What To Expect
The new fiduciary rule levels the playing field when it comes to professionals advising on your retirement assets. Brokers, insurance salespeople, and RIAs must all now prove that they put your interests first when making recommendations for your IRAs, 401K, or other covered retirement accounts. Per the rule, this means you can expect the following from all the above-mentioned professionals:
- Prudent advice informed by professional-level competence.
- No more than reasonable compensation for services.
- Clear disclosures about fees and conflicts of interest.
If you receive advice from someone who is not acting as an RIA, you will also receive a “best interest contract” whereby you give them explicit permission to receive additional compensation based on the advice.
When the new rules go into effect, you can expect any professional you use to exercise greater care when dealing with your retirement assets. However, remember that as of this writing, the new rule does not necessarily apply to your taxable accounts. So if you work with a professional financial advisor who, apart from the Fiduciary Rule, would otherwise be conflicted, the conflicts could still be driving recommendations on on-retirement assets. (Some pundits believe the rule will eventually extend to all accounts, but this is not certain to happen.)
The Department of Labor has recommended in its FAQs that you ask specific questions such as how your broker or advisor is compensated, whether he operates under a fiduciary standard, what assurances you will receive that a fiduciary standard is used in making recommendations, the existence of a written code of ethics, and how decisions about your assets get made. See the FAQ article appendix for the full list of questions, although note that brokers and advisors probably will not be able to provide customer references due to regulatory restrictions.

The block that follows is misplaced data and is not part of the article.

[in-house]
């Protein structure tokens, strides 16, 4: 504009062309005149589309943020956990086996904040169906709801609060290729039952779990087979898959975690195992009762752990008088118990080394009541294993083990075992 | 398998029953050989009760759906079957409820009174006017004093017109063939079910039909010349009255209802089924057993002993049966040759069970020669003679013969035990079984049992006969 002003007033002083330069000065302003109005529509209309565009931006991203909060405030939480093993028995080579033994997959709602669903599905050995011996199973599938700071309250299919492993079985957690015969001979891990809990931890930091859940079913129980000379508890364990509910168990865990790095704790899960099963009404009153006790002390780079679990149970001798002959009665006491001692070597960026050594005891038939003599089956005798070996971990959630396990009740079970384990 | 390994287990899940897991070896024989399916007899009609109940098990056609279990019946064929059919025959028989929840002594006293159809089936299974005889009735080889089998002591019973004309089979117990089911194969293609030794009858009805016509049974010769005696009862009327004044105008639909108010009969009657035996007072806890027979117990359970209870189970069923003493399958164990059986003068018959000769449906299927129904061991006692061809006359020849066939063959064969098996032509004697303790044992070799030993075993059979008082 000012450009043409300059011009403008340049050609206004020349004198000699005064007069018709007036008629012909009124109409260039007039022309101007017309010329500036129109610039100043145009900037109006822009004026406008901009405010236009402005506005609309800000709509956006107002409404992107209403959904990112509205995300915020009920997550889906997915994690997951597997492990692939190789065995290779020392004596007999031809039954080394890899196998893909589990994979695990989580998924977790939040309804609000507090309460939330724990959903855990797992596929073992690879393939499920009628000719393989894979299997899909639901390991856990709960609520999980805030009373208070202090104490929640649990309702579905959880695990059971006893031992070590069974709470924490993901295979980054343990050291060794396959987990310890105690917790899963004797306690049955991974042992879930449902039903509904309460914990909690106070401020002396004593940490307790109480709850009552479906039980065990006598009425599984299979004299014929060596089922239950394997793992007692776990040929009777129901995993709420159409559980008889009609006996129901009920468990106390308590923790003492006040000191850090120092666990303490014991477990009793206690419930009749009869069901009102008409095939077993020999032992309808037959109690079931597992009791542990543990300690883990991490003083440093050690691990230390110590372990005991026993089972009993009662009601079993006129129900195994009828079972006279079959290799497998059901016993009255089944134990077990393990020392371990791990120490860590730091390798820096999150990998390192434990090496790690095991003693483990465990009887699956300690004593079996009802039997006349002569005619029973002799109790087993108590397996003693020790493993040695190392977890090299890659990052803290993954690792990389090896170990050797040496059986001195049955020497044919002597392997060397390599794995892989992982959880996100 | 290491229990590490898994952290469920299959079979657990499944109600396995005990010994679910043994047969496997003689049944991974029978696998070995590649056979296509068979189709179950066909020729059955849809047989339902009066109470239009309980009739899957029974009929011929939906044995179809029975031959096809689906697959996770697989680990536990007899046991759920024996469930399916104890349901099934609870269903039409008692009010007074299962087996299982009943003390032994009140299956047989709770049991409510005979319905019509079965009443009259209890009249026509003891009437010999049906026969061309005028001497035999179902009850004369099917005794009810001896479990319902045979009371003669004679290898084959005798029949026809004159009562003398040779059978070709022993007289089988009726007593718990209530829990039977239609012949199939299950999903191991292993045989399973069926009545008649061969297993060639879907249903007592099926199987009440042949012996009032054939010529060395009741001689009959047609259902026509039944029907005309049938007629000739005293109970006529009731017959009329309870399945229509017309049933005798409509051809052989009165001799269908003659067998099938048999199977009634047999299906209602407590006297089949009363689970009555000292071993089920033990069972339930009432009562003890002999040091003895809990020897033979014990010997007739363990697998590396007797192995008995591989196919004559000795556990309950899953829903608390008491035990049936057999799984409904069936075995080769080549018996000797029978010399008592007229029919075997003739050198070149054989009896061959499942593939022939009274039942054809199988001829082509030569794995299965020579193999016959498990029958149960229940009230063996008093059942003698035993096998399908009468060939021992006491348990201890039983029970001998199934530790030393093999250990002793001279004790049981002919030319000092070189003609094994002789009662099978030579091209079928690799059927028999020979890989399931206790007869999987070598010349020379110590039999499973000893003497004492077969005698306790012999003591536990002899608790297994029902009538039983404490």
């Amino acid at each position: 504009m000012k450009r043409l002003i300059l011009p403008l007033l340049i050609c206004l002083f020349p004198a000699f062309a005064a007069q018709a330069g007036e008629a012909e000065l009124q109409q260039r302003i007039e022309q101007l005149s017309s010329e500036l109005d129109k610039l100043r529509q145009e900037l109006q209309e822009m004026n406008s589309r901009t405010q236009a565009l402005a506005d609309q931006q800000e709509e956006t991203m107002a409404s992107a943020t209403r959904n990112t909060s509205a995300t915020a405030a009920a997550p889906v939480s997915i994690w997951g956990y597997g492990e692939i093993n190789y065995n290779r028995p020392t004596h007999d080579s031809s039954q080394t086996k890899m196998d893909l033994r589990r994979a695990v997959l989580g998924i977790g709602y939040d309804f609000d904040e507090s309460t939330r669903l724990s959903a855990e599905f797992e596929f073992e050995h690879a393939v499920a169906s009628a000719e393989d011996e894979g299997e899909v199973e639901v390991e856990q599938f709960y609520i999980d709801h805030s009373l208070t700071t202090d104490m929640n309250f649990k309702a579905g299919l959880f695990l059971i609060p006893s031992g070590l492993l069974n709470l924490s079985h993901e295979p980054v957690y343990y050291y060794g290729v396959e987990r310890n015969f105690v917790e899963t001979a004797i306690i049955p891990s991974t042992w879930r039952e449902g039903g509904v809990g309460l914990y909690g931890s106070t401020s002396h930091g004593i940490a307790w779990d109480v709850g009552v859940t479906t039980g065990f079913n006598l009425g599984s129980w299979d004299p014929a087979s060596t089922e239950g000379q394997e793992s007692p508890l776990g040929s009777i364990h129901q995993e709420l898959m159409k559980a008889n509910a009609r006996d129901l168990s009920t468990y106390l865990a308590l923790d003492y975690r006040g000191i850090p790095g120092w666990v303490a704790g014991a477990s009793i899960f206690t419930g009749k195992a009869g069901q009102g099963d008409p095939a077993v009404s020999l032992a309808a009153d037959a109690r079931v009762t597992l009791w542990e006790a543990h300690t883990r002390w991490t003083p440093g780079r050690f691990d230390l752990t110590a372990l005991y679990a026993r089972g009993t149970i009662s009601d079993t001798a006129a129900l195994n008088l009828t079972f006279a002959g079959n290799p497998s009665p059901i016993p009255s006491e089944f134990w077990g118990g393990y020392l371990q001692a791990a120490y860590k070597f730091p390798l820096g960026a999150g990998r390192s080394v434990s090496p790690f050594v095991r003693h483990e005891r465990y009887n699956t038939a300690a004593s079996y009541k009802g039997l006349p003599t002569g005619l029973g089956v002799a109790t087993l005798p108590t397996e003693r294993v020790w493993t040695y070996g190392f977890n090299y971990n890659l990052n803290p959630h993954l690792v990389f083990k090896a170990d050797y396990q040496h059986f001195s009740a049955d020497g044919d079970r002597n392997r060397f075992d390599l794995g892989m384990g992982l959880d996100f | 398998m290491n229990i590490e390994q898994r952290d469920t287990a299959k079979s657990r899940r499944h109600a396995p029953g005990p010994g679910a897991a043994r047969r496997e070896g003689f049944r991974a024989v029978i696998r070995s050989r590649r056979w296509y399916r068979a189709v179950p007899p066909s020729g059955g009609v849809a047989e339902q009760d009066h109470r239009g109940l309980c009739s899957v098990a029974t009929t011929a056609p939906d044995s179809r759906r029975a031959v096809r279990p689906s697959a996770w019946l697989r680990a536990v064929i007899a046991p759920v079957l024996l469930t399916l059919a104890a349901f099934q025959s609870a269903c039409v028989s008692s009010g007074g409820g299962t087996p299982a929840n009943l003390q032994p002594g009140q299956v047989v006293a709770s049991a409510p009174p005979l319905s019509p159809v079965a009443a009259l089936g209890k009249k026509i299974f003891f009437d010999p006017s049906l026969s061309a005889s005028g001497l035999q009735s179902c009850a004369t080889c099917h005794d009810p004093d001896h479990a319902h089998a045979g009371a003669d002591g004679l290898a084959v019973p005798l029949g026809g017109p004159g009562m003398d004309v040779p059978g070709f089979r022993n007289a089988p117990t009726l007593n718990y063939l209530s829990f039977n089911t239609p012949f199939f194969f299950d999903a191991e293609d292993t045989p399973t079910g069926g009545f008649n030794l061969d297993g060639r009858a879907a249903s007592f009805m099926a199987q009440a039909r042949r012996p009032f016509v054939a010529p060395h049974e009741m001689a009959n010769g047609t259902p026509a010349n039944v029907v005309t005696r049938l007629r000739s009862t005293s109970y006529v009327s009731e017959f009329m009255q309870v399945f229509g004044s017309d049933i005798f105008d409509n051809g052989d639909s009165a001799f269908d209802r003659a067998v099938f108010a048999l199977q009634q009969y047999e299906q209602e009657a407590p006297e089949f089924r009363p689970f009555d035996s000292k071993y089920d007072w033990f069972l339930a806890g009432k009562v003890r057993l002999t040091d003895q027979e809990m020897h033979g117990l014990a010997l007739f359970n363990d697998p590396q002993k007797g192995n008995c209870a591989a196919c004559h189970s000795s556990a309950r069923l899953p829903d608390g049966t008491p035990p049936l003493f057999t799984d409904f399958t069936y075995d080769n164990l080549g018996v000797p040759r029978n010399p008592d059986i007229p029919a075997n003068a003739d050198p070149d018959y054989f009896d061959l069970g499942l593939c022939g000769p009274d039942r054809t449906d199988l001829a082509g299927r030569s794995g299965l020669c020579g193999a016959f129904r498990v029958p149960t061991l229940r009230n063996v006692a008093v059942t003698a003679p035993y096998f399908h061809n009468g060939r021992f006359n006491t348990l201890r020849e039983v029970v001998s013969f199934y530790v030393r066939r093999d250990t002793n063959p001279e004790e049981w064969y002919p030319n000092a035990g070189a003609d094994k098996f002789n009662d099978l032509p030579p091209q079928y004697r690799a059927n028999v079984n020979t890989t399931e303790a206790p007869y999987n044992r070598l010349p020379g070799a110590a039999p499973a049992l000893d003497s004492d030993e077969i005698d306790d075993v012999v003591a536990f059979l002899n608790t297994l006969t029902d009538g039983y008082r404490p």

What to Look For in a Financial Advisor
Finally, it is always a good idea to look for fee-based financial advisors who hold the CFP® (Certified Financial Planner), CFA® (Chartered Financial Analyst), or CPA (Certified Public Accountant) designations, as these require the holders to comply with higher codes of ethics and standards of professional behavior than what the law strictly requires. There are so many advisors available that you can easily find someone who has achieved at least one of these designations.
Alpha Fiduciary: Financial Advisors You Can Trust
Alpha Fiduciary in Scottsdale works strictly as a fee-based financial advisor and does not receive additional compensation from commissions or special arrangements with fund companies. The firm employs several investment advisor professionals who hold the CFP or CFA® designations. We believe in applying a fiduciary standard to all recommendations regarding your retirement or taxable accounts. Our comprehensive approach considers your total financial situation so we can advise you with confidence. To learn more about our services, please fill out the contact form below.